“Welcome gentlemen and Miss Lupino.” This is how meetings of The Directors Guild Of America were called to order in the 1950s, which provides an instant thumbnail indication of just what a true pioneer Ida Lupino was. And while this extraordinary figure has certainly been celebrated, acknowledged and praised over the years, Lupino’s position as a true ground zero kick-starter in the film world – “the mother of independent cinema” has been one appropriate descriptor – has not really been properly affirmed. There has certainly been recognition, but Ida Lupino should be taught in every film course, and there should be an abundance of film awards and scholarships named in her honour.
Though there now might be political and gender-based problems with her films, Ida Lupino was writing, producing and directing movies in the 1950s, an era in which women were expected to stay at home and raise families, and little else. While it’s certainly difficult for a woman to begin and maintain a career as a film director today, in the 1950s, it was practically unheard of. Ida Lupino achieved the imaginable, and she should be a familiar name to anyone interested in cinema, and particularly to those female filmmakers often unknowingly indebted to her. “I didn’t see myself as any advance guard, or feminist,” Lupino once said. Despite her protestations, that is exactly what she was.
Born into an English acting dynasty in 1918, Ida Lupino appeared in a number of UK productions as an actress. “My agent had told me that he was going to make me the Janet Gaynor of England,” Lupino has said of her early career. “I was going to play all the sweet roles…whereupon, at the tender age of thirteen, I set upon the path of playing nothing but hookers.” Lupino was eventually discovered by the talent scouts at major Hollywood studio Paramount, who signed her to a five-year contract.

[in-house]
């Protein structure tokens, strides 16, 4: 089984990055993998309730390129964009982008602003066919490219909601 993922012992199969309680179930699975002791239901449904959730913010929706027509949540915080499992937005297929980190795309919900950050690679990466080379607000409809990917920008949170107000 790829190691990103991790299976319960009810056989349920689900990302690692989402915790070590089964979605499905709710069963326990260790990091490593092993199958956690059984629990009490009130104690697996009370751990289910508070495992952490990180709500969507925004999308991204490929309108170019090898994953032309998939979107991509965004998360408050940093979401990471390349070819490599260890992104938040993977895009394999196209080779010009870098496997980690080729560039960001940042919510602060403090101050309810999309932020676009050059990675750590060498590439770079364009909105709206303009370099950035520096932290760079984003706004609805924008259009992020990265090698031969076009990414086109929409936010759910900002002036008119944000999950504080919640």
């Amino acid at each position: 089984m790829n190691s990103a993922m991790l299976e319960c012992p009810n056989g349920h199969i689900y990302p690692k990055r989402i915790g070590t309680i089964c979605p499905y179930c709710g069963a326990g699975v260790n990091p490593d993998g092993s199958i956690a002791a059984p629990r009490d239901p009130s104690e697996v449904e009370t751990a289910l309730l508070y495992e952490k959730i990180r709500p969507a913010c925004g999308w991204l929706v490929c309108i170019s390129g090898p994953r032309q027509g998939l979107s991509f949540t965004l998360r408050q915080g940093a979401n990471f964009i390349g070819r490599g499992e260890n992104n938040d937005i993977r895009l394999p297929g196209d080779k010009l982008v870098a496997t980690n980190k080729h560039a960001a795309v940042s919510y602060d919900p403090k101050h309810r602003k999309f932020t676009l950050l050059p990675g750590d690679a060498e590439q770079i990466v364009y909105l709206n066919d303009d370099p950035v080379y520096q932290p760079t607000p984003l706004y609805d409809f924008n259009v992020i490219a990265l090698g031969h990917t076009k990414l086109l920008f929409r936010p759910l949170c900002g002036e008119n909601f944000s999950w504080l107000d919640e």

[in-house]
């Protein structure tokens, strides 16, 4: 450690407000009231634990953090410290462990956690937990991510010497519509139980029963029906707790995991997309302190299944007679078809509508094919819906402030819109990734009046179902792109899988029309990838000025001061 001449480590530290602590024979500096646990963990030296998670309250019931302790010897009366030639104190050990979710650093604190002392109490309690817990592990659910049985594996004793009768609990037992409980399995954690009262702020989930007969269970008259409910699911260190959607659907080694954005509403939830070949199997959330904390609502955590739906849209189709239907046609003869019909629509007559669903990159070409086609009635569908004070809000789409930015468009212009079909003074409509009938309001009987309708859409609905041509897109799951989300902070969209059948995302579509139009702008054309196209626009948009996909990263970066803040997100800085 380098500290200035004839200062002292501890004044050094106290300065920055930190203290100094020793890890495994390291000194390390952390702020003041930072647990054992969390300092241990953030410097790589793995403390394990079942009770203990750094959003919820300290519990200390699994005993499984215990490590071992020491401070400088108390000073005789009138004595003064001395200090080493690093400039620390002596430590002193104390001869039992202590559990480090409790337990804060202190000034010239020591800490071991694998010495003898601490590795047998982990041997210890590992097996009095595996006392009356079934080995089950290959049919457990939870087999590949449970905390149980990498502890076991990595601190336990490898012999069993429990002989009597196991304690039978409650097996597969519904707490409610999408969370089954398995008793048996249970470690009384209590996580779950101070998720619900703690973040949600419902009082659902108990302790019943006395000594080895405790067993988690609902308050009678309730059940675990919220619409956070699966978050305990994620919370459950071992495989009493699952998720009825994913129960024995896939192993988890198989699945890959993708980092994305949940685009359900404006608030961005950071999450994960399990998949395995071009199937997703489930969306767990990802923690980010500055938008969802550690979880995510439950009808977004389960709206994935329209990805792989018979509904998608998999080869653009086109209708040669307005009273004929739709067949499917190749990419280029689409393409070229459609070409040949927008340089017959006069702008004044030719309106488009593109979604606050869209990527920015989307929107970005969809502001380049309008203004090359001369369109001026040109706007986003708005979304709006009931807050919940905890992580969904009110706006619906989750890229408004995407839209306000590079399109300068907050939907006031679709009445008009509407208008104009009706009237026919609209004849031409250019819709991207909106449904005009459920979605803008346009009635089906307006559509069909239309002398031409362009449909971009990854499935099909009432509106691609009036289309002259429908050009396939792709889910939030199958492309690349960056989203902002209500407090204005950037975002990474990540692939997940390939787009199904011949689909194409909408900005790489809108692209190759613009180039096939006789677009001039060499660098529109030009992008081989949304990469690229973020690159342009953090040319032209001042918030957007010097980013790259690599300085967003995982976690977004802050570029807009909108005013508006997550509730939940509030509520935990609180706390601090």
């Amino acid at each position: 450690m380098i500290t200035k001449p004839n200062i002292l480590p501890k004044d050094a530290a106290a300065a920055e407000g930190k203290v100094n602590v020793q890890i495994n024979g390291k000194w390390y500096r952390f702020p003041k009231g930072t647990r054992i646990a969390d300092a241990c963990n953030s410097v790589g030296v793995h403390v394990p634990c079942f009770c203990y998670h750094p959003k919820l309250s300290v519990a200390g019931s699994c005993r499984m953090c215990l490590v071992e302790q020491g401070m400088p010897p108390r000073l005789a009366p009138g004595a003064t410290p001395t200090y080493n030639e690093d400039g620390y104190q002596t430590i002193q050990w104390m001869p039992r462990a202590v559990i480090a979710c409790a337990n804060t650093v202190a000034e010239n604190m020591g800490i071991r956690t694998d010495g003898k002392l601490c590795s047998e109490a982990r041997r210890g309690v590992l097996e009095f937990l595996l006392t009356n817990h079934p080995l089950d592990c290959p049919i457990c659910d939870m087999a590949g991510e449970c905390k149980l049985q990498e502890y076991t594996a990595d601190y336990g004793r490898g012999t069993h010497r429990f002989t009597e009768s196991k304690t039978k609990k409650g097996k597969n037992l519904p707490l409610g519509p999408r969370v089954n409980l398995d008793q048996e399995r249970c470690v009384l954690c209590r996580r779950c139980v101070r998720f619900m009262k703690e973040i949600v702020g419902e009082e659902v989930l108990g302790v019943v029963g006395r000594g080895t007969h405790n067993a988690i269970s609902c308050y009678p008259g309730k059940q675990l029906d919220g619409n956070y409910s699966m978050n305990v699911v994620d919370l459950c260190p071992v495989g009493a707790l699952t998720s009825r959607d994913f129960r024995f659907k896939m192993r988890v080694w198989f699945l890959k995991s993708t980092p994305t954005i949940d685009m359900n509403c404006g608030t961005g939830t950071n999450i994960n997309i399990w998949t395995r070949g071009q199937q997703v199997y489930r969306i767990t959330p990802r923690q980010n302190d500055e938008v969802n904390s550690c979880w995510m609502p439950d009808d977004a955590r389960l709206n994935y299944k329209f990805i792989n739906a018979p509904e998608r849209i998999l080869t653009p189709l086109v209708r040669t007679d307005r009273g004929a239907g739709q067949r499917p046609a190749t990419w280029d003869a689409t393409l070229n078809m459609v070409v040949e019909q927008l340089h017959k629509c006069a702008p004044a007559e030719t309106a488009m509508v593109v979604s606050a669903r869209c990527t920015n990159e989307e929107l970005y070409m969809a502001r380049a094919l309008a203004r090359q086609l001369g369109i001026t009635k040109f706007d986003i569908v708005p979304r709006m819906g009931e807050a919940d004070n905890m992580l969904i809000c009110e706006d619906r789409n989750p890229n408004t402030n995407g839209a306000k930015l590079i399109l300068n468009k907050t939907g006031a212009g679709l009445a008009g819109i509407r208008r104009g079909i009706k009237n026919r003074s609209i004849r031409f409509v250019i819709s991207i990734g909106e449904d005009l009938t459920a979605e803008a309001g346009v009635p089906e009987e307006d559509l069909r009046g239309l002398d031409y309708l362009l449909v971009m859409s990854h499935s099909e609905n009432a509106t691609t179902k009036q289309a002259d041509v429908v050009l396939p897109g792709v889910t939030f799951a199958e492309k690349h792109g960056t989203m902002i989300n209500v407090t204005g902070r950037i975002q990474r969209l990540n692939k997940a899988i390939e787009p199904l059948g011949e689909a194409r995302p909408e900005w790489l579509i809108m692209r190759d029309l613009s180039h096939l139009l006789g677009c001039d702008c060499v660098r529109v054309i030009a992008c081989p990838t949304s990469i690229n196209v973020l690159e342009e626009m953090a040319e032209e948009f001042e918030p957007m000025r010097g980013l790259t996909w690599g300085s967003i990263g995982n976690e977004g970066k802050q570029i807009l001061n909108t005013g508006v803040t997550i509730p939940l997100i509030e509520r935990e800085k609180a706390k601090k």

Lupino’s sultry, unconventional beauty marked her as a favourite for bad girl roles in crime thrillers and actioners. Lupino made a number of films for the Hollywood studios (High Sierrra, The Hard Way, Deep Valley, Pillow To Post), but would often clash with directors, executives and studio heads over the quality of films she was being assigned, her dialogue in said films, and the very nature of the industry itself. “I cannot tolerate fools,” Lupino once said. “I won’t have anything to do with them. I only want to associate with brilliant people.”
While on contract at Warner Bros, Lupino spent much of her time on suspension due to her habit of rejecting roles assigned to her, rewriting the scripts of the films in which she was to star, and antagonising belligerent studio boss Jack Warner. It was during these suspensions, however, that the desire to become a director firmed in Ida Lupino. Located at the studio, but unable to actually work or act, she had ample time to observe the filming and editing processes. “Someone else seemed to be doing all the interesting work,” Lupino was quoted as saying in the book Hollywood Ambitions.
Refusing to subscribe to cultural, industry and societal norms, the feisty actress set her sights on becoming a director. She and her then-husband, producer and writer Collier Young, formed an independent production company, which they named The Filmmakers Inc. Lupino even jumped the gun on the whole auteur concept by laying out distinct guidelines for the type of films that the company would produce, focusing on low budget, issue-oriented projects. The company was formed in 1948 with Lupino as vice-president, Collier Young as president, and screenwriter Malvin Wald as treasurer. The company produced twelve feature films, six of which Lupino directed or co-directed, five of which she wrote or co-wrote, three of which she acted in, and one of which she co-produced.